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New Kawasaki Ninja H2 SX: Massive Performance for the Sport Touring Segment Together With Good Fuel Economy

Earlier today, Kawasaki revealed the supercharged Sport Tourer it promised, and it does not disappoint. A 998cc inline four engine uses a supercharger to deliver 200 peak horsepower together with massive thrust at low and mid-range rpm levels. On top of all that performance, Kawasaki promises fuel economy better than the naturally aspirated Ninja 1000 Sport Tourer currently in its lineup.

We don’t have all of the details at this point, but the machine will include sophisticated, electronic rider aids, including an IMU and cruise control. An “SE” version will include a TFT display (pictured), adaptive cornering lights and a quick-shifter.

We will provide more details when they become available.


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77 Comments

  1. Nrhreyrp says:

    This bike will be state of the art in so many ways, the negative comments just fascinate me. How many of you have tv with Sling TV?

  2. slipjoint says:

    Time to start the rumor of a late 2018 retro naked 40th anniversary Z1R using this drivetrain.

  3. Mr.Mike says:

    I’m still waiting for a supercharged KLR-650.

  4. Gary says:

    I’m sure it’s a real thrill machine. But it appears to have monkey-humping-a-football ergonomics, which means the “touring” side of the “sport-touring” equation will likely be sorely lacking.

  5. Paul says:

    Kawasaki had over 300 engineers from many departments (aerodynamics, gas-turbine, etc.) developing the H2 and H2R. Return on capital did not come from H2 and H2R sales. The H2SX and future supercharged models begin the payback for HQ. The H2SX does not replaced the ZX14R (wheelbase too short, not a dragster), does not replace the N1K (probably double the N1K price), and does not replace the Concours 14 (no shaft drive). It is a stand-alone complimentary model to the H2 in Kawasaki’s lineup. Target market: Upper income experienced motorcyclists who don’t want the committed ergos of the H2, and are willing to pay for an exclusive experience. It reminds me of my much-loved 1993 ZX11 with scooped seat and reasonable height handlebars. It will be interesting to see if Kawasaki updates the Concours, N1K, or ZX14R in future years. EURO 4 and 5 may drive replacements/updates as much as market conditions. We can list concerns about styling, weight, etc, but what amazing times we live in for awesome motorcycles that could not have existed just a few years ago.

  6. Pauly sr says:

    I was lucky enough to ride an H2 when they came out. The engine response is impossible for me to describe, it’s a ride I will always remember, I don’t think I reved it higher than 6 grand! This new model can’t be anything but AWESOME!

  7. VForce says:

    If Honda would do the same supercharger upgrade on the VFR 800 I would actually have to break down and buy one!

  8. David M says:

    PS: I just found that it has the same size tank as the Ninja Z1000sx – 19 liters

    https://newatlas.com/kawasaki-2018-ninja-h2-sx/52095/#gallery

  9. GarryE says:

    I have a K1600s….no,….1600GTand its a blast….The h-2 will also be fun but I’m old and it must have cruise control if its going to be a “tourer”…..Kawasaki hasn’t put cruise on the Concours and I think that killed them on that very nice machine….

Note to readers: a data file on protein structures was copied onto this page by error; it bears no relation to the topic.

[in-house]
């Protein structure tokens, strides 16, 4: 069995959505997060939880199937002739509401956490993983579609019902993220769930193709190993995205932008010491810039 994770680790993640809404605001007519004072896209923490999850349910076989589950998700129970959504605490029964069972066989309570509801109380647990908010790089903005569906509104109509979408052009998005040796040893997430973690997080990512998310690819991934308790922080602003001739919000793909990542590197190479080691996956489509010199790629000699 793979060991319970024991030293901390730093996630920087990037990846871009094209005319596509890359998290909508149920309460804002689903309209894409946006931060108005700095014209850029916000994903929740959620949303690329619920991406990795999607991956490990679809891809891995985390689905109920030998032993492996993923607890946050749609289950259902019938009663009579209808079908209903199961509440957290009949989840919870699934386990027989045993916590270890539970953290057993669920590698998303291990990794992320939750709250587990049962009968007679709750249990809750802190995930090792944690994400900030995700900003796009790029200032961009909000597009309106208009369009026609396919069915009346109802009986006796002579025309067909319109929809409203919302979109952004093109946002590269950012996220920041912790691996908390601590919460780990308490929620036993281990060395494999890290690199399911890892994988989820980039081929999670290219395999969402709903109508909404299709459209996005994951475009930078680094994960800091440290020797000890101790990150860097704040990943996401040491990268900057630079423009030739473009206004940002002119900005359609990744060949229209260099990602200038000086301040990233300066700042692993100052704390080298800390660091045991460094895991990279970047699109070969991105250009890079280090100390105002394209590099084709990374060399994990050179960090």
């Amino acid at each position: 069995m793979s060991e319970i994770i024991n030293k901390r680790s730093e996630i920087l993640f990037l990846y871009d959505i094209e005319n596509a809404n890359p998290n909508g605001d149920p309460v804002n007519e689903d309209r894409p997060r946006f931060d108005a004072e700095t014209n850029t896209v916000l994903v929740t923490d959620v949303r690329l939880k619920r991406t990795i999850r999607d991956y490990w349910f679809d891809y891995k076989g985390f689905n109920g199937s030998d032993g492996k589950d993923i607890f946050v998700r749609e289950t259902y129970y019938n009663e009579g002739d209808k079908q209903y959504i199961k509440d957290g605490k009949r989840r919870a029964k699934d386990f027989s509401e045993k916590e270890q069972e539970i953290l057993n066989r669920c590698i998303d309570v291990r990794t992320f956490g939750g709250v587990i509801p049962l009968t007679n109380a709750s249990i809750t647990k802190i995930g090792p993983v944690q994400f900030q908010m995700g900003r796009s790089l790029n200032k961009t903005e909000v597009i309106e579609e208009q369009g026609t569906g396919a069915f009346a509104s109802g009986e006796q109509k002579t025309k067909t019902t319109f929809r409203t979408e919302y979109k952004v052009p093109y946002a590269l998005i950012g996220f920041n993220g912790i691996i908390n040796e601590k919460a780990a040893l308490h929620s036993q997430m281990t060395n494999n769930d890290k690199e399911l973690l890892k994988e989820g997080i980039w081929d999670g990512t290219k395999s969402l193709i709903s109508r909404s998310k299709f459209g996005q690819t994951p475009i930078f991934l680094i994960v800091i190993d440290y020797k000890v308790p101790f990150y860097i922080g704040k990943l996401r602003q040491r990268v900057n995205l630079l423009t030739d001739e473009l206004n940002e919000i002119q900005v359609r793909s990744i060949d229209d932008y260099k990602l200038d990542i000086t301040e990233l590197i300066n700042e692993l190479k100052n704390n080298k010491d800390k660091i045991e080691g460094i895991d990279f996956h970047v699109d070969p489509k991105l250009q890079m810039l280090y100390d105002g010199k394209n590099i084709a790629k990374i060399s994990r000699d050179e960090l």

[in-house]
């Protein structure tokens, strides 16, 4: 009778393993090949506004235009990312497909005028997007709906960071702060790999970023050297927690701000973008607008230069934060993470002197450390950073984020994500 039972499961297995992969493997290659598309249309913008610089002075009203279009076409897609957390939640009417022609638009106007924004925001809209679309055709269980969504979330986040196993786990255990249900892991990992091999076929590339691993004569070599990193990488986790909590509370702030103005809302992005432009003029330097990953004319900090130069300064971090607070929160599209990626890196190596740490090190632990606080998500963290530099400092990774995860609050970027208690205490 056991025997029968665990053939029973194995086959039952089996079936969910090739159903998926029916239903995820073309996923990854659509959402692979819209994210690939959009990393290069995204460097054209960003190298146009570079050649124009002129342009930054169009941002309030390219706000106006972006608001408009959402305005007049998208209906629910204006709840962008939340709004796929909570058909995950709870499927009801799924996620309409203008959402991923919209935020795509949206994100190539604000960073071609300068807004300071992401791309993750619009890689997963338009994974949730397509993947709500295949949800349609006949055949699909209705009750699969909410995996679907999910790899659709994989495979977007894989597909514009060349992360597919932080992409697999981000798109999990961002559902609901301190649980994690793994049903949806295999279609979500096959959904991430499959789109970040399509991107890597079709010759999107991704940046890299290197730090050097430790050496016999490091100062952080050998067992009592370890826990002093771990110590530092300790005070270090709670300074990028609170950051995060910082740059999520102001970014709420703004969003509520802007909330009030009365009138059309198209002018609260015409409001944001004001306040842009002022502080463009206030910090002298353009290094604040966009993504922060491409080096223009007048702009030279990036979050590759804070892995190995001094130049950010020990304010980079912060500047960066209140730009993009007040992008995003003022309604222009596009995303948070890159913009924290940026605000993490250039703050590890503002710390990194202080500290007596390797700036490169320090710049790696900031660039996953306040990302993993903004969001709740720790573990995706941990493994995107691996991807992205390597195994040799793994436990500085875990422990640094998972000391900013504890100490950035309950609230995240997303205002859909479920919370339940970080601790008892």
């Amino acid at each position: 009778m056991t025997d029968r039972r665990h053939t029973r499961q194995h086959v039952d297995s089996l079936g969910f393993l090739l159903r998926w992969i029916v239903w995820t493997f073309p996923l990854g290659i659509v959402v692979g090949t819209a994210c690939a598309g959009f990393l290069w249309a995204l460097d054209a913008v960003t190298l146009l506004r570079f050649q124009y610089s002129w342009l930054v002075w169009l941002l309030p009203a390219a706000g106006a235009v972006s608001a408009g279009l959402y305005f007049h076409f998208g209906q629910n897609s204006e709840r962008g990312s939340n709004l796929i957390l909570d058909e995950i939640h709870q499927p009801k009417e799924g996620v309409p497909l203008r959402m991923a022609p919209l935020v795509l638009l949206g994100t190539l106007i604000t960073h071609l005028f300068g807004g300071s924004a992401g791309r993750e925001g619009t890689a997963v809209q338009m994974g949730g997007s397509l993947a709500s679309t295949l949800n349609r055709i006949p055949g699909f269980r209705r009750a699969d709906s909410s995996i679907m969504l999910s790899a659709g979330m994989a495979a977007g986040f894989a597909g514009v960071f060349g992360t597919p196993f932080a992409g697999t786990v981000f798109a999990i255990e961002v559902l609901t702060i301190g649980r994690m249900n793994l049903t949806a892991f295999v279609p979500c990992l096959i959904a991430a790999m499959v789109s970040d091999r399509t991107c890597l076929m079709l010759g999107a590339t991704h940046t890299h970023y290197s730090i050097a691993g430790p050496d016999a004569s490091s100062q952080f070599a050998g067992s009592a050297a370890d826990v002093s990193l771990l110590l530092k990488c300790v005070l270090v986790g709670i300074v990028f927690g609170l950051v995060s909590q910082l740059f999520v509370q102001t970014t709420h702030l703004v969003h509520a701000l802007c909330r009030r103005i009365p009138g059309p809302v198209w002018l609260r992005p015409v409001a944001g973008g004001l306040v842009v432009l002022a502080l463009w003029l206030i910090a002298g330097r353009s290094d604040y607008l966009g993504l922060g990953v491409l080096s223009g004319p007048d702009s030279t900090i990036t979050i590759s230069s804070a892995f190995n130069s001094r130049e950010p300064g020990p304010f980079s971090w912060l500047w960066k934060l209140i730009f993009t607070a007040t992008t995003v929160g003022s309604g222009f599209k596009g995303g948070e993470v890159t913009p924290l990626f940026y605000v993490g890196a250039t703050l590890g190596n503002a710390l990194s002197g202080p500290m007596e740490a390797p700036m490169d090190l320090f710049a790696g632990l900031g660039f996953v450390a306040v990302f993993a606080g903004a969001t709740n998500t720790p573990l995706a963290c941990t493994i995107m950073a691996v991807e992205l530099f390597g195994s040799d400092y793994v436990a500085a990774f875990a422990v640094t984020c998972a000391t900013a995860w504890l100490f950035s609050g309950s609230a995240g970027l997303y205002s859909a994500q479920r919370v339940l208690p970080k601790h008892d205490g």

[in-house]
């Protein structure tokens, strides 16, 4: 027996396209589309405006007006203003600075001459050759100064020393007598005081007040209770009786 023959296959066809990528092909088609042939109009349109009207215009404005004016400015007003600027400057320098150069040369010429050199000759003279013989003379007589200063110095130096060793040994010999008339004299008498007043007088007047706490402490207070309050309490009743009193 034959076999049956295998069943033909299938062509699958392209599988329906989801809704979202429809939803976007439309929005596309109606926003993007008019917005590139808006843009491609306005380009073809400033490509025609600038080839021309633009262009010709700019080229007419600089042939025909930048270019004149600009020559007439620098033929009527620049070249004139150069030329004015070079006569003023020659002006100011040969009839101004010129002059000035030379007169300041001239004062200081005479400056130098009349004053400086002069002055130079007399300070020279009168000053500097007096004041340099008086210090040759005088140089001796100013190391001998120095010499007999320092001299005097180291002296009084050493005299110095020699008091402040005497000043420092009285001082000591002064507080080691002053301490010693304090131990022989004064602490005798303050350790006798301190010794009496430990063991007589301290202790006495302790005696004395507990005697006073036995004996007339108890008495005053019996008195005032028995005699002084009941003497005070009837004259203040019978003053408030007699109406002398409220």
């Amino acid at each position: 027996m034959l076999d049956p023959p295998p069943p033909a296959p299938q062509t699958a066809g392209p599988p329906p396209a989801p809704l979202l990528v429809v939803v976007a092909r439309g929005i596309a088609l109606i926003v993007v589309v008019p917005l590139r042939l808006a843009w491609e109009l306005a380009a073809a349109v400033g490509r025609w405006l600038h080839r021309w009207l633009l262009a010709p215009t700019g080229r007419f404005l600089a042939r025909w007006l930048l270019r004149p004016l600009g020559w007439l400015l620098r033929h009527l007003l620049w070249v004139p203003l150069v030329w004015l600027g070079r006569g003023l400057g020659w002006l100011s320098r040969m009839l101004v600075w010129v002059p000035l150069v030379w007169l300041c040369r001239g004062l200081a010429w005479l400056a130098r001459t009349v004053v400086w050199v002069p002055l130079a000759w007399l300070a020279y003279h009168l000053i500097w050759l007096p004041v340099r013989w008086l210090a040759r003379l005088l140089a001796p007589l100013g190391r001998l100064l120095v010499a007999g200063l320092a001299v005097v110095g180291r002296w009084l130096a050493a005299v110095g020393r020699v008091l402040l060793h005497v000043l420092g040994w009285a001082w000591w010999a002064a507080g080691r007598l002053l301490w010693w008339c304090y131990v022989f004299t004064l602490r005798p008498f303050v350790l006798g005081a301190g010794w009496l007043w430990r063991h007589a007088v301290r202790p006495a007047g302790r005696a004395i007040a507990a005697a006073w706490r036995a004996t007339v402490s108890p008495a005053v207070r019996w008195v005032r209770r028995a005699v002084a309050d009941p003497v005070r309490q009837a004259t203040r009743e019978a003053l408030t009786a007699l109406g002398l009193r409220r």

10. B00bsalot says:

    I think the variable forced-air-induction is a way to work with emissions requirements. Doesn’t it seem like that is what’s happening here?

    I ride a new(ish) C14 and to me that is the sweet spot of long-range riding, even more so than the N1000.

    But the thing with all that plastic is – maintenance. Even an air filter change on a C14 is an all day job because you have to remove all that Tupperware(r) before you can get at the moving parts. A valve adjustment is well over $1,000.00 for the same reason.

    • David M says:

      The complexity (and therefore the cost) was one reason why I stayed with my FJR instead of buying a C14. I recently looked at those same costs for the ZX14 and gave it a pass for the same reason. While the FJR valve adjustment isn’t cheap, it’s about half the price of the C14 and I only have it done every 100,000 Km’s (60,000 miles). The FJR air filter replacement is about 15 minutes IIRC.

  11. David M says:

    Given that MPG x capacity = Range, having better fuel economy than the Ninja 1000 is nice but that doesn’t tell us much without providing details on tank size. Fuel range is ( for me ) a key metric for a touring bike. I would be prepared to sacrifice some fuel economy for a larger, but still practical, tank as long as the net result is better range.

  12. Jorge says:

    The motorcycle Gods have answered my prayers. I’ll start making room in the garage right now.

  13. Vrooom says:

    Still, I have to wonder, is it fast enough for me? Snort. We need a test of this thing!

  14. edbob says:

    I’m just a bit miffed that it’s only an H2 with hard bags. Nothing groundbreaking here. Was hoping for a Versys-like KTM killer. Thanks for nuthin’!

  15. Delmartian says:

    For many years now one of my bikes has always been a Sport Tourer, including a 1984 Honda VF1000F, a 2005 BMW K1200S, and my current 2012 BMW K1300S HP. I was really bummed that BMW never released the long-rumored K1400S, but worse yet, they discontinued the K13S last year. The K1600S is a monster, way too large for my needs. What to do. Aha ! This new Kawi will definitely be on my radar when it comes time to replace my K1300S-HP in a couple years. Smart move Kawasaki.